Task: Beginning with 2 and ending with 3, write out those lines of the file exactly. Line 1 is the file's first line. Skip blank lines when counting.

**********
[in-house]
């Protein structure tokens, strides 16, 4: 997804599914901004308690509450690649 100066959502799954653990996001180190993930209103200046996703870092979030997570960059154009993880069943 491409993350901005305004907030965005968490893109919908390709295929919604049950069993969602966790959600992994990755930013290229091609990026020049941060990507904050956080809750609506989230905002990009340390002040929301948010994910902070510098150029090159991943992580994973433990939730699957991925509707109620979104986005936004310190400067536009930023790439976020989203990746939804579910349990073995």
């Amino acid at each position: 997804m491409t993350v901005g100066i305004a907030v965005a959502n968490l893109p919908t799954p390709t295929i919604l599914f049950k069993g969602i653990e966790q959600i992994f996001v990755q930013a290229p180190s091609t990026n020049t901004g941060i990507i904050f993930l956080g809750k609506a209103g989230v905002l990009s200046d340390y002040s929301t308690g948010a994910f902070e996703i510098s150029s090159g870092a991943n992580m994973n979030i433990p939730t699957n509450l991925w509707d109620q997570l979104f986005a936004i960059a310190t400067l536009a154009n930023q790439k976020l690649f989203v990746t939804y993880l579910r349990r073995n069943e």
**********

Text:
């Protein structure tokens, strides 16, 4: 997804599914901004308690509450690649 100066959502799954653990996001180190993930209103200046996703870092979030997570960059154009993880069943 491409993350901005305004907030965005968490893109919908390709295929919604049950069993969602966790959600992994990755930013290229091609990026020049941060990507904050956080809750609506989230905002990009340390002040929301948010994910902070510098150029090159991943992580994973433990939730699957991925509707109620979104986005936004310190400067536009930023790439976020989203990746939804579910349990073995």
């Amino acid at each position: 997804m491409t993350v901005g100066i305004a907030v965005a959502n968490l893109p919908t799954p390709t295929i919604l599914f049950k069993g969602i653990e966790q959600i992994f996001v990755q930013a290229p180190s091609t990026n020049t901004g941060i990507i904050f993930l956080g809750k609506a209103g989230v905002l990009s200046d340390y002040s929301t308690g948010a994910f902070e996703i510098s150029s090159g870092a991943n992580m994973n979030i433990p939730t699957n509450l991925w509707d109620q997570l979104f986005a936004i960059a310190t400067l536009a154009n930023q790439k976020l690649f989203v990746t939804y993880l579910r349990r073995n069943e």